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Tuesday, February 06, 2007

U. of Dayton Research: N-Word Often Used By Whites

DAYTON (TDB) -- A University of Dayton sociology professor has written a book with a Texas A&M colleague that says whites use the N-word often in settings where blacks are not present. The researchers say ugly racial stereotypes are commonly expressed during whites-only conversations. In short, the book contends people of color are disparaged today with the kind of offensive language what was openly used in the 1940s.

''People argue that the N-word no longer has racial meaning, but it's very common and very prevalent and they do seem to know the racial significance of it," said Leslie H. Picca, an assistant professor of sociology at the Catholic school in Ohio. "These are white, educated students -- the kind of people we generally believe are less racist. It was heartbreaking, just heartbreaking, to see how frequent, how common and how harshly these racial stereotypes are being perpetuated."

Her findings are based on written journals maintained during the 2002-2003 school year by 626 white college students. They students were on campuses across the nation, but the sites have not yet been made public. The co-author of the book is Joe R. Feagin at Texas A&M. Their book is Two Faced Racism: Whites in the Backstage and Frontstage. It is due for release this spring by Routledge Publishing.

The authors said they found one student who heard the n-word 27 times in a single day, and they conclude that whites talk about blacks they way they did over the past 40 to 60 years. The project was designed to examine how whites used racially offensive language when they were in private groups. Most of the students were between ages 18 and 25, and nearly all grew up in the post-civil rights era.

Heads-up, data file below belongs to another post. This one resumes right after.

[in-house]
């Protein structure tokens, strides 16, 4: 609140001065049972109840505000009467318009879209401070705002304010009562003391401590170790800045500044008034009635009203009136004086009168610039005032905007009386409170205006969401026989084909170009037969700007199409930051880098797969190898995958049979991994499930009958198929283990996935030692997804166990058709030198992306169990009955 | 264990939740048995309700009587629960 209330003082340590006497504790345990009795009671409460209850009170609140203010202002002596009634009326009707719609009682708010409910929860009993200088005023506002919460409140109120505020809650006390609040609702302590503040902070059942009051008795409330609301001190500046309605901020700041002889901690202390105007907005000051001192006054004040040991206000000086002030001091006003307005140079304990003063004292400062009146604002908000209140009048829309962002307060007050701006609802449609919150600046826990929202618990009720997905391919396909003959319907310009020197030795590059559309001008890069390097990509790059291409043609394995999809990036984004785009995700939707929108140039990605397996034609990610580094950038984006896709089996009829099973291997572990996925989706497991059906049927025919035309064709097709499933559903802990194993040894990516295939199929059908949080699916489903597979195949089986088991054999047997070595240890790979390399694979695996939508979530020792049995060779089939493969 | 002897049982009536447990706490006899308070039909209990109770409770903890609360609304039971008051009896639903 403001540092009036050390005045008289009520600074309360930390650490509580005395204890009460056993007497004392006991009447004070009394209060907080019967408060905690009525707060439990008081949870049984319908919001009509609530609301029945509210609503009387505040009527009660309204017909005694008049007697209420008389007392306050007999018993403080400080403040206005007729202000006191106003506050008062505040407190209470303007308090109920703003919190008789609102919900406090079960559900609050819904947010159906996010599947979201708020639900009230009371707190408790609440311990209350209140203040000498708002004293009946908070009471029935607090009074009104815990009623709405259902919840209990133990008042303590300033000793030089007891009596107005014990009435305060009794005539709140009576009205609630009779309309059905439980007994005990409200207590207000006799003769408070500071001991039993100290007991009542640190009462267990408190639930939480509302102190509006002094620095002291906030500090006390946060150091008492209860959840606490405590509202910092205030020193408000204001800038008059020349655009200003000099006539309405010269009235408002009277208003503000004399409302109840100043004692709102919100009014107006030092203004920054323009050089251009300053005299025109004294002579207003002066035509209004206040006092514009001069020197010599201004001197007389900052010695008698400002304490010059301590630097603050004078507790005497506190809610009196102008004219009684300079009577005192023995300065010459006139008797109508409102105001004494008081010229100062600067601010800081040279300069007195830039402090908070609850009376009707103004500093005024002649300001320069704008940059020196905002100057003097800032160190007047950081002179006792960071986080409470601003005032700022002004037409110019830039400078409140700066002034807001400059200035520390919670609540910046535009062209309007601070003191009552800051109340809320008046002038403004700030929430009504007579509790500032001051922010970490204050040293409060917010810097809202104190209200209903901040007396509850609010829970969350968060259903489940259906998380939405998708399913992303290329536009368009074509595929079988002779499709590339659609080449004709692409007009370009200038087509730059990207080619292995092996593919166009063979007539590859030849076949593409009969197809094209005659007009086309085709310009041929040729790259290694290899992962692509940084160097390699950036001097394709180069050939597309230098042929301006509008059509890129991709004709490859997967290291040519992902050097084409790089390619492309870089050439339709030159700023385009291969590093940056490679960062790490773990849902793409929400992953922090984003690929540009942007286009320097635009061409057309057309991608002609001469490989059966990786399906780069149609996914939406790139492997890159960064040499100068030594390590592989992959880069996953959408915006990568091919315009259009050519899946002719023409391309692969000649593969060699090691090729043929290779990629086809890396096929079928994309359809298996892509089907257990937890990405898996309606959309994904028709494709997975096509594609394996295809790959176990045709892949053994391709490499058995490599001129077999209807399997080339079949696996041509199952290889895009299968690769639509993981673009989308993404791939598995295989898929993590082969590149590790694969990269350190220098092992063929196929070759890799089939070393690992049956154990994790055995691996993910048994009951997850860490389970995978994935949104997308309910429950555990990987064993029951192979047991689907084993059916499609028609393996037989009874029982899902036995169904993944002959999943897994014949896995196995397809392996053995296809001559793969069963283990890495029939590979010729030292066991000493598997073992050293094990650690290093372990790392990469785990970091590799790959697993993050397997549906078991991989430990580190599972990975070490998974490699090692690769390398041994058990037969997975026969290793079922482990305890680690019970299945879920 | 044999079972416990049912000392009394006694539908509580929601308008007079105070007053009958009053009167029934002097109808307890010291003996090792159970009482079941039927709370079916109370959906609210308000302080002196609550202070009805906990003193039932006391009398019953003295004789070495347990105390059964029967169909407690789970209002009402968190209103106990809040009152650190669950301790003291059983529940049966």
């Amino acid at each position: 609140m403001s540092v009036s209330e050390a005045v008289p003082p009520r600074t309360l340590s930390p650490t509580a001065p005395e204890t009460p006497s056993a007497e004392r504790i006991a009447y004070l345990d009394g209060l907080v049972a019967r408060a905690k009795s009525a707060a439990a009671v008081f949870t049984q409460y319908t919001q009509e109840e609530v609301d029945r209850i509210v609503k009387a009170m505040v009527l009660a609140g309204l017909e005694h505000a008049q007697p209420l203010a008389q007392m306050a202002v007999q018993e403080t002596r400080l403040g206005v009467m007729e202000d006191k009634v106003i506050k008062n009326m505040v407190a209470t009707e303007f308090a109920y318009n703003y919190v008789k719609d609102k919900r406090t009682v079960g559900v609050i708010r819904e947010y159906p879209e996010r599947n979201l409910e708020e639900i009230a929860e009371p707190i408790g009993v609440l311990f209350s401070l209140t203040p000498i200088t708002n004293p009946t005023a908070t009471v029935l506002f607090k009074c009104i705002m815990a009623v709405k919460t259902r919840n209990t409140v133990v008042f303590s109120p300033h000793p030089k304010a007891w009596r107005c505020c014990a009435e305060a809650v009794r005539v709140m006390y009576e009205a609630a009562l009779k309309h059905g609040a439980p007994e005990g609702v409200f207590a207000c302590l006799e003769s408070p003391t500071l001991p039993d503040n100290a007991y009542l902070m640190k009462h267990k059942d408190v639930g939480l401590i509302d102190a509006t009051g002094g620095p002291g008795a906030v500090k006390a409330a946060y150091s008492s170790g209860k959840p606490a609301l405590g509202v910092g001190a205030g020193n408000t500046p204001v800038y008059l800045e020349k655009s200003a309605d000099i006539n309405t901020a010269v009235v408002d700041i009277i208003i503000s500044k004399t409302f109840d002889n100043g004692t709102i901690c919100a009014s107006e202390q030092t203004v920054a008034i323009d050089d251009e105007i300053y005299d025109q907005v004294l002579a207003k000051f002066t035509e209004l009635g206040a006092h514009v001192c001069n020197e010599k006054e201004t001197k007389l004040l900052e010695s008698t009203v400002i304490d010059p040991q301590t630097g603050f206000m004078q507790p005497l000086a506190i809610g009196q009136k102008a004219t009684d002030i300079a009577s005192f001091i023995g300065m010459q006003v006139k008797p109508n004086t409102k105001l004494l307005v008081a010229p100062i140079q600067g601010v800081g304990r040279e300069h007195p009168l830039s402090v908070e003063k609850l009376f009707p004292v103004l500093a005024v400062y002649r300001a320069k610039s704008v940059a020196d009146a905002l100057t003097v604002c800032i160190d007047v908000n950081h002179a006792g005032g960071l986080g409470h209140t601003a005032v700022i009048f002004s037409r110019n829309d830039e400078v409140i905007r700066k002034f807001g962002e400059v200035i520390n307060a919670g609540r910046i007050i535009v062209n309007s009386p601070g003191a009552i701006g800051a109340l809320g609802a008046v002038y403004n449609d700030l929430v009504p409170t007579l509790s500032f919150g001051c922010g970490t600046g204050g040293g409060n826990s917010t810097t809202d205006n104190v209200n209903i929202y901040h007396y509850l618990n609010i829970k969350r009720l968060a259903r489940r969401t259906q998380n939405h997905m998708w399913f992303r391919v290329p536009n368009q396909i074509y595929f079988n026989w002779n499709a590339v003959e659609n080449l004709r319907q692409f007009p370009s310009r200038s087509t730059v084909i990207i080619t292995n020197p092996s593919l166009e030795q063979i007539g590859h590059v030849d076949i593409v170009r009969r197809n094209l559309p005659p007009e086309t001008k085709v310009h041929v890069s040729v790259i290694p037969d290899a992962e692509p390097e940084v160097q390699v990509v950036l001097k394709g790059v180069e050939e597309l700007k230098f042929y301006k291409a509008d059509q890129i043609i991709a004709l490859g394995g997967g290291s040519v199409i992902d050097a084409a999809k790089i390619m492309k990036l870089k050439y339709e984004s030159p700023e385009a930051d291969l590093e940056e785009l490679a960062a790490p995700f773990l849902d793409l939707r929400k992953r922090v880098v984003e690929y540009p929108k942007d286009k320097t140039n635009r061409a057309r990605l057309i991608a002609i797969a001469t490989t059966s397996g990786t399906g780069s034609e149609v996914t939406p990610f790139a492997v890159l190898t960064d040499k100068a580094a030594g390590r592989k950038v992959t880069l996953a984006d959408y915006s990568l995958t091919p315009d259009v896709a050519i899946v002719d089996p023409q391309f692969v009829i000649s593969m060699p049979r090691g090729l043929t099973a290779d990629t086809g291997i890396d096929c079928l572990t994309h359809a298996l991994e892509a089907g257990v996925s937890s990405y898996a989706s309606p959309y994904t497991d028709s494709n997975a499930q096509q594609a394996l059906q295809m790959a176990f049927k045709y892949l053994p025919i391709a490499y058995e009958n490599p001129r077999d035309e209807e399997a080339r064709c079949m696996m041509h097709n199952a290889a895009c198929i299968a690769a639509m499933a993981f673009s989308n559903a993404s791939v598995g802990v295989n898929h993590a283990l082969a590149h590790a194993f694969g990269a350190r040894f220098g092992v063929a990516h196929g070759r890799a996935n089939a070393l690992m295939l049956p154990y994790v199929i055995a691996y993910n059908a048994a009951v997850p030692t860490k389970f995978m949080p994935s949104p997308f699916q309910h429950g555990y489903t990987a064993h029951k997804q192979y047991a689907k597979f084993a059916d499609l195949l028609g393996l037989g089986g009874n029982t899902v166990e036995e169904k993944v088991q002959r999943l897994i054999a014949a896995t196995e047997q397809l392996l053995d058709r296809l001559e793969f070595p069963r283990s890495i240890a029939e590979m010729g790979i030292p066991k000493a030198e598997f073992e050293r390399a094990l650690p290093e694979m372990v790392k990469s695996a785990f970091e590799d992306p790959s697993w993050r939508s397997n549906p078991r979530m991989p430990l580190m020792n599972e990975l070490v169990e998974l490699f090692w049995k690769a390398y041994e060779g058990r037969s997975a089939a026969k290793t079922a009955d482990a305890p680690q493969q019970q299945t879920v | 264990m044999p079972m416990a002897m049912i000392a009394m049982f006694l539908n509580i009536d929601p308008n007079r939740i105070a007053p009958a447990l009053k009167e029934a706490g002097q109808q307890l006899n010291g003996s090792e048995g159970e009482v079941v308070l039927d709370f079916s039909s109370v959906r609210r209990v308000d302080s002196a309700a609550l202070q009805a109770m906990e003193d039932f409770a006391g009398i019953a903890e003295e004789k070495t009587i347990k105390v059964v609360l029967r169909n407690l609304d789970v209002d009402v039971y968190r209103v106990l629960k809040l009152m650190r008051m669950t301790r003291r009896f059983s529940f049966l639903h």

Feagin said 9,000 accounts were collected in the journals, and about 75 percent denigrated blacks, 10 percent were aimed at Hispanics and the rest were offensive toward Arabs, Jews and other groups. He delivered a lecture in 2005 that DISCUSSED the findings before they were prepared for the upcoming book.

Picca said in a school news release about her research that white women students sometimes object to prejudicial language, but the objectors themselves can become targets for insults. Her study about white in private moments contradicts the findings of public opinion surveys of whites who say they have become more tolerant. The University of Dayton's news release about the forthcoming book is available HERE.


  1. Disturbing. I have no idea of the validity of their study, but am dismayed that their findings that the word in question is so prevalent. Maybe I've been somewhat isolated, but I haven't heard that word used in regular conversation in decades. I wonder if this is really such a common thing on college campuses or if this study is skewed by being a small sample size.

  2. From one Bill to another: Thanks for dropping by Largebill.

    I wondered about how they did the study, too. But it is interesting, isn't it? If the students kept journals - something along the lines of Nielsen journals for TV ratings? - the research could reliable. I haven't heard that word used much, either. I think it is more common on the Internet and media. At least among the people I know. And Michael Richards sure caught heck for saying it in public. So it was not accepted or tolerated there.